Cryptocurrency Monero Website Hacked, Original Binaries Replaced

The website of the Monero open-source cryptocurrency was compromised, and some users downloaded a modified binary that contained malware designed to steal funds from people’s wallets.

AppSec/API Security 2022

When a Linux user downloaded the latest Monero binary from the website, he did something that we should all do whenever we download a file. He compared the SHA256 secure hash algorithm of the downloaded file to the one listed on the website and noticed a difference. It turned out the website was compromised, and a modified binary was offered to users.

One of the MD5 or SHA256 hash roles is to help people compare the download files with those on the server. A different hash could signal a problem with your system’s RAM but also show you’ve downloaded a different file than the original.

In the case of Monero, hackers had compromised the official website and download servers and replaced the file with their own version, laced with malware used to transfer funds from people’s wallets.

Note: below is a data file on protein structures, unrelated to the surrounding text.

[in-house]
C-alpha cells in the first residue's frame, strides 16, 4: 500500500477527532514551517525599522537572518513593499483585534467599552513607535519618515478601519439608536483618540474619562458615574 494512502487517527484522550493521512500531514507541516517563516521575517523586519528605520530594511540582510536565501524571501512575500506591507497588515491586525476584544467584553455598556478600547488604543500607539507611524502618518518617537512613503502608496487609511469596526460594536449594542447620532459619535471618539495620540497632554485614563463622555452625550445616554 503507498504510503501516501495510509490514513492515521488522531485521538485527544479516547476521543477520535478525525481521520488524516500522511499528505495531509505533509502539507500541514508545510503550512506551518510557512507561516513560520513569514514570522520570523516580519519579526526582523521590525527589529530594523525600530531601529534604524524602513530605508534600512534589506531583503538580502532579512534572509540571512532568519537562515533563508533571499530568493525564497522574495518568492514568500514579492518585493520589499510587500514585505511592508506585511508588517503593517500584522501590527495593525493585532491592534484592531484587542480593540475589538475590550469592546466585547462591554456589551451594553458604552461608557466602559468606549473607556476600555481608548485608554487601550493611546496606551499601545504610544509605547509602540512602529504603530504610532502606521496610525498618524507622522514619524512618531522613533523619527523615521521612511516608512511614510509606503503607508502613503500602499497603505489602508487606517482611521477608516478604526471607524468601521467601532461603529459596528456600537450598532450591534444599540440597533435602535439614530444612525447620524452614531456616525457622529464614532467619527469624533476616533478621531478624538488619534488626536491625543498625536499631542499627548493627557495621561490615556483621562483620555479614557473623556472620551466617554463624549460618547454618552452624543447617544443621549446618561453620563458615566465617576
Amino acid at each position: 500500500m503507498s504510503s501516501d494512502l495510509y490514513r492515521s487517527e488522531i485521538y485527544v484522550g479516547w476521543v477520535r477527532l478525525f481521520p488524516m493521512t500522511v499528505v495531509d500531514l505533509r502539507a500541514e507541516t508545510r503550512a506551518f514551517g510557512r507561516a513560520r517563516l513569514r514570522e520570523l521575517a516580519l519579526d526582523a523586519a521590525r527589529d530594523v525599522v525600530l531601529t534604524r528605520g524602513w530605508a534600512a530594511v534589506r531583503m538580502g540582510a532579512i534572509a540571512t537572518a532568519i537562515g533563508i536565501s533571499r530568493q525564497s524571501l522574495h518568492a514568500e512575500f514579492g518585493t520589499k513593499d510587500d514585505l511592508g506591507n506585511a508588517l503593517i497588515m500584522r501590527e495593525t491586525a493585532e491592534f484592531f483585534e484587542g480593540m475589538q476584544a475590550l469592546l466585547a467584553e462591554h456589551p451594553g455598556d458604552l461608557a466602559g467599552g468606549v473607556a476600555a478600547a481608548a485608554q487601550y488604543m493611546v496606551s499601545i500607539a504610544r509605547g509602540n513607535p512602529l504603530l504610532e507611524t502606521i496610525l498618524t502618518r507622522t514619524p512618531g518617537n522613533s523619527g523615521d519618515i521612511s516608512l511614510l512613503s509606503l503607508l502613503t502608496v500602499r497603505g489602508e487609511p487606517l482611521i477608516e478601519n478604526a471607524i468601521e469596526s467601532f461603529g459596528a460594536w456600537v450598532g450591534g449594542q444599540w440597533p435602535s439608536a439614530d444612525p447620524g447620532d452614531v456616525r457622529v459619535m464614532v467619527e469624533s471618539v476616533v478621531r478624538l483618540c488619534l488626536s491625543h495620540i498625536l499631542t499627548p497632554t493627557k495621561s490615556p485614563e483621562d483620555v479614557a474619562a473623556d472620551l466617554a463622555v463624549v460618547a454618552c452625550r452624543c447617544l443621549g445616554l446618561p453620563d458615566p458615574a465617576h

“Some users noticed the hash of the binaries they downloaded did not match the expected one:

It appears the box has been indeed compromised and different CLI binaries served for 35 minutes. Downloads are now served from a safe fallback source. Always check the integrity of the binaries you download!” said the developers on Reddit.

“If you downloaded binaries in the last 24h, and did not check the integrity of the files, do it immediately. If the hashes do not match, do NOT run what you downloaded. If you have already run them, transfer the funds out of all wallets that you opened with the (probably malicious) executables immediately, using a safe version of the Monero wallet (the one online as we speak is safe — but check the hashes).”

The investigation has so far only revealed that the binary had a simple coin stealer, but the developers are still working on determining how the breach occurred.

*** This is a Security Bloggers Network syndicated blog from HOTforSecurity authored by Silviu STAHIE. Read the original post at: